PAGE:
When they built the Grand Trunk line from Portland to Montreal in the early 1850s, they had to figure out a way over or around the White Mountains in New Hampshire. They ran the tracks up the Androscoggin River valley past the tiny village of Gorham, just eight miles north of 6,200-foot Mount Washington. Gorham became the railroad maintenance and service center, and this late-nineteenth-century birdseye view of Gorham shows the extensive railroad yards developed there.

Anyone who has been to Gorham, however, will notice something a little odd about this image of the place. The mountains in the background look low and unprepossessing, just some handsome, rolling topography off in the distance. Actually, they loom crazy big over the town, with Mount Washington in particular filling the sky and dominating the view almost like an Alp. Gorham is less than 800 feet above sea level; the peak of Mount Washington is more than a mile higher. Perhaps the artist (and/or his patrons in town) feared that big mountains might scare people away from Gorham. Gentle country would look more hospitable.

But the railroad that created Gorham eventually brought tourists to the hills, and today the town survives as a jumping-off point for vacationers in the White Mountains. An artist publishing a twenty-first-century birdseye view of the town would probably want to emphasize the mountains, maybe even drawing them bigger and steeper and closer than they really are. Wild, dramatic country is what the people want nowadays.

Trains don't stop here any more, but there is a railroad museum.

Mt. Washington   vintage   New Hampshire   birdseye view   railroad   Gorham   White Mountains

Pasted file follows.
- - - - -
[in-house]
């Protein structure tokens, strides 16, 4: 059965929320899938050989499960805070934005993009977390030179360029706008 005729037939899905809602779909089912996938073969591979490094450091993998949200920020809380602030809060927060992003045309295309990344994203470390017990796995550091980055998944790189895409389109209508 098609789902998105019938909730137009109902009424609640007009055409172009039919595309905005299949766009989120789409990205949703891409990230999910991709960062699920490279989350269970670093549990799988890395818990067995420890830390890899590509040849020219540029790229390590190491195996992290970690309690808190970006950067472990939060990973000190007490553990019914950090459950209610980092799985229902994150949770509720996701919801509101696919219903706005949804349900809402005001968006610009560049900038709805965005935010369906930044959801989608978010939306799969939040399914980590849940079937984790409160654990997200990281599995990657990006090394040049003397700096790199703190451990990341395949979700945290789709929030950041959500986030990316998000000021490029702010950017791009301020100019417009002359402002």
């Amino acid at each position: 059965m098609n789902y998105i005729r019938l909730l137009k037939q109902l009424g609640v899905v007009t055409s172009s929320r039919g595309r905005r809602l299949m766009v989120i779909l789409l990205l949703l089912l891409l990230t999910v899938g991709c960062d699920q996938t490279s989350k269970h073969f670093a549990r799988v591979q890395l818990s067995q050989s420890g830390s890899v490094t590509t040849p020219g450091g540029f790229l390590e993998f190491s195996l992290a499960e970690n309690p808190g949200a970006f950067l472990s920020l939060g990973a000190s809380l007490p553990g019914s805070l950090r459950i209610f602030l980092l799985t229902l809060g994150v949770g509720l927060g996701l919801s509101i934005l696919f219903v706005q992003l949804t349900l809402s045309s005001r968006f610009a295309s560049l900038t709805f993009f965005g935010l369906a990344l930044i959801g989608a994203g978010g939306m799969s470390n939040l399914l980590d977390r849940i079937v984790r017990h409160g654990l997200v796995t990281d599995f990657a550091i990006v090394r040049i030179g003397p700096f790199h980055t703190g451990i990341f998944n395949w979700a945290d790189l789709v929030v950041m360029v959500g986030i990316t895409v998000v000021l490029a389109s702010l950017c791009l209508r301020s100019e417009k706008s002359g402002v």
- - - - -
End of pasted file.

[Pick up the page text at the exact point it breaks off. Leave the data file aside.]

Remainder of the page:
Attention, Wal-Mart shoppers

Jan 12, 2010

The Waterford crystal over in aisle 12 is going for $30,000. Well, truth is, it's not for sale, but as a piece of crystal it's worth $30,000, and last Saturday, you could get your picture taken with it in front of the Dr. Pepper display as part of a sponsorship deal. The University of Alabama won the crystal football championship trophy last week by beating Texas in the Rose Bowl, and first thing they did was put the trophy on display over at the Wal-Mart SuperCenter on Skyland Boulevard in Tuscaloosa.

Here are some of the thousands of fans who stood in line to pose with it.

When I first heard that the University of Alabama would be displaying the crystal football in . . . Wal-Mart . . . I was certain my proverbial leg was being proverbially pulled. But google it yourself; it really happened, though spokespeople for the University claim that the Wal-Mart tour was not their idea. I guess I've just been gone from Tuscaloosa for way too long.

University of Alabama   Tuscaloosa   football   Wal-Mart   (Image credit: Birmingham News)  

Picture in words

Jan 13, 2010

Shoveling snow with Buddha
by Billy Collins

In the usual iconography of the temple or the local Wok
you would never see him doing such a thing,
tossing the dry snow over the mountain
of his bare, round shoulder,
his hair tied in a knot,
a model of concentration.

Sitting is more his speed, if that is the word
for what he does, or does not do.

Even the season is wrong for him.
In all his manifestations, is it not warm and slightly humid?
Is this not implied by his serene expression,
that smile so wide it wraps itself around the waist of the universe?

But here we are, working our way down the driveway,
one shovelful at a time.
We toss the light powder into the clear air.
We feel the cold mist on our faces.
And with every heave we disappear
and become lost to each other
in these sudden clouds of our own making,
these fountain-bursts of snow.

This is so much better than a sermon in church,
I say out loud, but Buddha keeps on shoveling,
This is the true religion, the religion of snow,
and sunlight and winter geese barking in the sky,
I say, but he is too busy to hear me.

He has thrown himself into shoveling snow
as if it were the purpose of existence,
as if the sign of a perfect life were a clear driveway
you could back the car down easily
and drive off into the vanities of the world
with a broken heater fan and a song on the radio.

All morning long we work side by side,
me with my commentary
and he inside the generous pocket of his silence,